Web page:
The MapFactory class in Listing 4 is a static factory that builds Java hash maps from CSV data. The getColumns method at line 18 tokenizes the comma-separated list of column names. These names are taken from the command line and used to populate the keys in the hashmap.

The csvToMap method at line 39 tokenizes the comma-separated list of CSV data. This data is used to populate the values in the hash map.

Listing 4. MapFactory class
07 public class MapFactory {
09      int MAX_COLS = 20;
10      private static String[] cols = new String[MAX_COLS];
12      /**
13       *
14       * @colsStr get the column names from the input parameters and 
15       *          copy it into an internal structure
16       * @return void
17       */
18      public static void getColumns(String colsStr) {
20              int i = 0;
21              StringTokenizer itr = new StringTokenizer(colsStr, ",");
23              // Get Column Names. This will be the key values in the 
24              // parameter hash map
25              while (itr.hasMoreTokens() && i < MAX_COLS) {
26                      cols[i] = itr.nextToken();
27                      System.out.println("Col[" + i + "]=" + cols[i]);
28                      i++;
29              }
30      }
32      /**
33       *
34       * @param row
35       *            of CSV data representing a set of parameters to be
36       *            passed to the rule engine
37       * @return parameters as a HashMap
38       */
39      public static Map<String, String> csvToMap(String row) {
41              // Get parameters which are defined on a row of CSV data.
42              StringTokenizer itr = new StringTokenizer(row, ",");
44              Map<String, String> args = new HashMap<String, String>();
45              int i = 0;
47              while (itr.hasMoreTokens() && i < MAX_COLS) {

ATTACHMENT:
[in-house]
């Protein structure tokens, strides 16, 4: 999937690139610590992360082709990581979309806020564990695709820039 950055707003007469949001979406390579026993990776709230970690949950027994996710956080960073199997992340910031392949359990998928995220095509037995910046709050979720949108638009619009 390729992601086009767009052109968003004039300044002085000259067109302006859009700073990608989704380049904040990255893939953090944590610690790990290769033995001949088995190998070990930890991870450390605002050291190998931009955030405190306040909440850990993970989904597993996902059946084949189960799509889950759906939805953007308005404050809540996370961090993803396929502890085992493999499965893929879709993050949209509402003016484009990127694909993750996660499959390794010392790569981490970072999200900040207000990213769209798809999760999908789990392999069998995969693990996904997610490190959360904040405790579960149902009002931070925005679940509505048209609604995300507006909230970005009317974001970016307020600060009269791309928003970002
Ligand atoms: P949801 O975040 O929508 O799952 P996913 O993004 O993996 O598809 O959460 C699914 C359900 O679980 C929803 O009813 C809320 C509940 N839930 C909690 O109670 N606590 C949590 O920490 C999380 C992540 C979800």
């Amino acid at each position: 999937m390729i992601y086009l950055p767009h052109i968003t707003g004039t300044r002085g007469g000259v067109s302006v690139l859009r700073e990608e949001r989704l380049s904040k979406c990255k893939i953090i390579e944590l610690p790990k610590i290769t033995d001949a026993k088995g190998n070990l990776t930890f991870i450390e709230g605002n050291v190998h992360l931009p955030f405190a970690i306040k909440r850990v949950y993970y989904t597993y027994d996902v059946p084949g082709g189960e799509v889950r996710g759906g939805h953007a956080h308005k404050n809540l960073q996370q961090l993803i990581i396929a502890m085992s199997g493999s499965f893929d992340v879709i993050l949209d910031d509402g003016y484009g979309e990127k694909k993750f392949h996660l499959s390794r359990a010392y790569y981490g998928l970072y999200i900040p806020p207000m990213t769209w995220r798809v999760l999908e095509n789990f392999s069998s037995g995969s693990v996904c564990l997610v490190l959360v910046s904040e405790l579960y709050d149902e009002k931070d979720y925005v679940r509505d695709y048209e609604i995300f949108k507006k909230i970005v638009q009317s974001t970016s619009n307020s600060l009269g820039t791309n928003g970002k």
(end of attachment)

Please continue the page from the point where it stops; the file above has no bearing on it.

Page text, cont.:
49                      String valueStr = itr.nextToken();
51                      // cols is the key containing the parameter name
52                      args.put(cols[i++], valueStr);
53              }
55              return args;
56      }
57 }

The Batch class in Listing 5 encapsulates a data batch to be processed by the rule engine. At line 7 the constant BATCH_SIZE is set. This controls the number of rows in one batch. The constant should be set so that the batch easily fits in to physical memory within the JVM. At line 8 the batch is created as a list of maps. Each map contains one row of CSV data. At line 17 the method addItem adds a single row to the batch. At line 31 the method isFull determines whether the batch is full and ready for processing.

Listing 5. Batch class
05 public class Batch {
07 private static int BATCH_SIZE = 100;
08      private java.util.List<Map<String, String>> batch = 
09                               new java.util.ArrayList<Map<String, String>>();
11      /**
12       * Add a CSV row to the batch
13       * 
14       * @param parameters
15       *            The parameters to add to the batch
16       */
17      public void addItem(Map<String, String> parameters) {
18              batch.add(parameters);
19      }
21      /**
22       * Returns <code>true</code> if the batch is the right size for processing
23       * and <code>false</code> otherwise.
24       * 
25       * @param numberOfRecords
26       *            The number of records currently in the batch
27       * @return <code>true</code> if the batch is full and ready for processing
28       *         and <code>false</code> otherwise.
29       * 
30       */
31      public boolean isFull(long numberOfRecords) {
33              return ((numberOfRecords % BATCH_SIZE) == 0) ? true : false;
34      }
36      /**
37       * Clear the batch.
38       */
39      public void clear() {
40              batch.clear();
41      }
43      /**
44       * @return the real batch
45       */
46      public java.util.List<Map<String, String>> getBatch() {
47              return batch;
48      }
49 }

The RuleEngineRunner class

The RuleEngineRunner is a lightweight wrapper over the rule engine API. Following are the key methods within this class.

Initialise method

In Listing 6 the initialise method reads the rules in validationRules.jar (line 146), which is referenced using a relative path because the validationRules.jar is embedded within the Hadoop job JAR. The rule set is loaded into the rules engine (line 150) and then validated and built (line 153). After executing these two lines, the rule engine is ready for invocation.